QCJunetopia, a 3-day Quad Cities festival event will grace the area for its third consecutive year on June 16-18. A celebration of the area arts communities, the festival is becoming a cornerstone among local artists: musicians, comedians, artists, crafters, filmmakers, and performers of all kinds.
This year the Quad-Cities will celebrate its first Summer Solstice Event 2017. Entitled “From Darkness to Light: Honoring Success and Resilience,” the June 21 gathering celebrates people who overcome homelessness. As a community we’ll also affirm that we can end homelessness for everyone. Local organizations who assist people experiencing homelessness are hosting the Quad Cities Summer Solstice Event 2017.
The event will gather around a potluck meal. The Center, located at 1411 Brady Street in Davenport, IA hosts the event from 11:30 AM until 1:00 PM. The Center and Humility of Mary Housing and Shelter will provide a main dish. They ask participants to bring a potluck dish to share. This sharing reaffirms our local commitment to provide safe shelter and housing options for anyone in need.
Summer Solstice Event 2017 Participants
The local event targets members of the Quad-City Shelter and Transitional Housing Council, Quad-City Area service and advocacy organizations. Faith leaders, business owners, elected officials and members of the public are all encouraged to attend. We are stronger together as we support those in need.
The celebration of summer solstice originated nationally by the National Healthcare for the Homeless Council. They organize events in Miami, New York City and Baltimore. This initial event in the Quad Cities joins the energy in these metro areas.
Summer Solstice 2017 Event Origins
December 21 is the Winter Solstice, the first day of winter and the longest night of the year. Homeless Person’s Memorial Day events that day honor individuals who have lost their lives while enduring homelessness. Similarly, a new corresponding effort is arising on June 21. That day is the Summer Solstice, the first day of summer and longest day of the year. US cities are celebrating those who have overcome homelessness on that day. We affirm that we can end homelessness for everyone.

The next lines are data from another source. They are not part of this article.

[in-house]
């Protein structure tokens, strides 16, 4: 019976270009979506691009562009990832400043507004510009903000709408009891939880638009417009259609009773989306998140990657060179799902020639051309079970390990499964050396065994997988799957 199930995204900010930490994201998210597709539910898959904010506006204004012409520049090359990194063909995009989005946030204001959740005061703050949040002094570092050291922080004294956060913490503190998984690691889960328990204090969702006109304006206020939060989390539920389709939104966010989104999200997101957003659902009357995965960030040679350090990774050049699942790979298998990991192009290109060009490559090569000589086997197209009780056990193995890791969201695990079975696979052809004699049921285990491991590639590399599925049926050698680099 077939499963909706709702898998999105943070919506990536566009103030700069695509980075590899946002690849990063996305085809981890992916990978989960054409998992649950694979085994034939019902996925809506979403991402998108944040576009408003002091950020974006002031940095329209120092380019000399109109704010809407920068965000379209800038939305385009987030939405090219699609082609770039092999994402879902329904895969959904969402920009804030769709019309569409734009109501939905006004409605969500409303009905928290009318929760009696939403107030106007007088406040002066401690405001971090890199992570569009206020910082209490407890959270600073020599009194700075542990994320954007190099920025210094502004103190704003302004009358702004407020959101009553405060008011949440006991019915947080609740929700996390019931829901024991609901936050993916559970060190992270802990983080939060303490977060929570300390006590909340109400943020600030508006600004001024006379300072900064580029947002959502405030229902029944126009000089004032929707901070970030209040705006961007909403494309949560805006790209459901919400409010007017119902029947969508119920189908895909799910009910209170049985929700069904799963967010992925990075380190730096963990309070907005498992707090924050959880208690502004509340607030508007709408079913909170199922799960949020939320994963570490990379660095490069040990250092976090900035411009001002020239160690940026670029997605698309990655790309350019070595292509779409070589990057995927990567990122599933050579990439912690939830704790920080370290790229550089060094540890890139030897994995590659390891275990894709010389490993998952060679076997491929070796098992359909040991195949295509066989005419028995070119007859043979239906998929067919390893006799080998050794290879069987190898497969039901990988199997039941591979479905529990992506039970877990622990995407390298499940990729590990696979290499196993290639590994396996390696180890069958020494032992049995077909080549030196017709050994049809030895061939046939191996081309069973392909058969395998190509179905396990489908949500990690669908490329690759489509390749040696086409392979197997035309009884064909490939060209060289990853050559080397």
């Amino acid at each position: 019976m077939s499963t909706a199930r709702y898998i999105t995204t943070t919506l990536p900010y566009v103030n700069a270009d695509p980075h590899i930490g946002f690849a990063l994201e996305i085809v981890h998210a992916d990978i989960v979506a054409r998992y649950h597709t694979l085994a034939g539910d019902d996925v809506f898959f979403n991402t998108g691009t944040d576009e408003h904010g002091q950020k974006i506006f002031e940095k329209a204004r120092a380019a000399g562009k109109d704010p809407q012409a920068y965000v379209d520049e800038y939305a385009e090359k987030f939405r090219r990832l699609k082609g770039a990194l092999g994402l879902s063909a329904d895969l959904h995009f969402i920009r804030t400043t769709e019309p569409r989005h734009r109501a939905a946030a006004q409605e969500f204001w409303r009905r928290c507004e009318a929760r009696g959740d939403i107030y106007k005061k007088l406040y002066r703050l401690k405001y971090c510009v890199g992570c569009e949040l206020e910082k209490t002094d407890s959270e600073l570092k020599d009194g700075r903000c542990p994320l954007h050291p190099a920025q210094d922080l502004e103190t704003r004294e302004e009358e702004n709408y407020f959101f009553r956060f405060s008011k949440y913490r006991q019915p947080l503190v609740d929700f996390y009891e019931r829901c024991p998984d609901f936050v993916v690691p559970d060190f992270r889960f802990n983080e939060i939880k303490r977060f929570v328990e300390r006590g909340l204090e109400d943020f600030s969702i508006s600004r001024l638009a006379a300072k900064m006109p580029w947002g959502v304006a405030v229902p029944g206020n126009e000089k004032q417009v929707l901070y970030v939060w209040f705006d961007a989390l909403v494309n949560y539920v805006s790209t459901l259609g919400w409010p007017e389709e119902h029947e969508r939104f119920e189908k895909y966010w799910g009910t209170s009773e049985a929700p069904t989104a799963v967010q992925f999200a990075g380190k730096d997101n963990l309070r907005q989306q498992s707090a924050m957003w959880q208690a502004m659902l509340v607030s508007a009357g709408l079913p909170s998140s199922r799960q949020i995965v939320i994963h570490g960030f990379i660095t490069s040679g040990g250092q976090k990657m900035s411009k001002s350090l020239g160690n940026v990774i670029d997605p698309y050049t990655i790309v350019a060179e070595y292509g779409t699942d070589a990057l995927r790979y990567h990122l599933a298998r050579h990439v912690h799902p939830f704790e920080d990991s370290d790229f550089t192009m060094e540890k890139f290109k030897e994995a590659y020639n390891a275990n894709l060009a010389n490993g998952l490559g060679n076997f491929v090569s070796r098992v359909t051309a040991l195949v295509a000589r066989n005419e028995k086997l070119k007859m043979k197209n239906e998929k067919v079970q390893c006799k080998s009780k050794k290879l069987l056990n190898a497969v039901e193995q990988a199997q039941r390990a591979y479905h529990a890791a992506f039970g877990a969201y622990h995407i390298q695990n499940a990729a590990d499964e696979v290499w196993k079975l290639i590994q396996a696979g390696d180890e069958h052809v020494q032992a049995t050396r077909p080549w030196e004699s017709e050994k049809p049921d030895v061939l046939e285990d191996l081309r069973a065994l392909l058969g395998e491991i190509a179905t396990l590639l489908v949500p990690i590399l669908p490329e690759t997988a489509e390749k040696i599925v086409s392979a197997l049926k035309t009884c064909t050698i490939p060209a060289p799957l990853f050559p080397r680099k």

Homelessness is not permanent. It is not a condition that defines the rest of a person’s life. It is easy to become homeless. But, it’s no easy task to break out of homelessness. People without homes face many systemic barriers. These range from the high cost of housing to low wages and inadequate public assistance programs. All these factors are complicated by poor health and poverty.
Nevertheless, some people surmount these great challenges and reclaim stable, healthy, and productive lives. So, we honor their accomplishments and draw inspiration from them as we continue the struggle for housing justice and human rights.
For more information contact Michael Gayman [The Center 563-505-5621] and/or John De Taeye [Humility of Mary Housing and Shelter 563-484-6901].
This May–always a month of graduations–marks an important turning point in the life of a young woman who has battled to success despite her family’s homelessness. Her nursing career has taken a leap to the next level as she moves from homelessness to registered nurse. And, HMHI supporters played an important role in this success story.
Katie resides in one of the eight units of HMHI’s Permanent Supportive Housing program. When she came to us, she was pregnant. When speaking of those days, she remembers having “nowhere to go. I moved into my apartment two weeks shy of giving birth to my son, Keltin. While I was in the hospital, I promised my newborn that someday I would be able to provide for him.”
While in our program, Katie maintained steady employment. At the same time, she continuously furthered her education. While juggling work and school, Katie also accepted the challenges of raising her son as a single mother.
Katie was accepted into the Scott Community College nursing program in 2015. Money was really tight for her. But, she earned herself a PELL Grant. She scraped together the funding she needed to apply, pay tuition and purchase books for the program. However, just a month before her courses of study were to begin, she received a long list of medical equipment and specific supplies that the program required.
The cost of materials she needed to begin classes totaled $650. Katie didn’t have that amount of money in reserve. With help from family and friends, she pieced together much of this unexpected extra funding needed at the last minute. But, she couldn’t raise it all. What she could access wasn’t going to be enough.
So, HMHI turned to our supporters using the Internet and social media, publishing a plea for help. Supporters donated toward Katie’s nursing fund–without knowing Katie or even much about her personal situation. They simply helped a stranger from the generosity of their hearts. Within days, Katie was bound for her courses–fully supplied.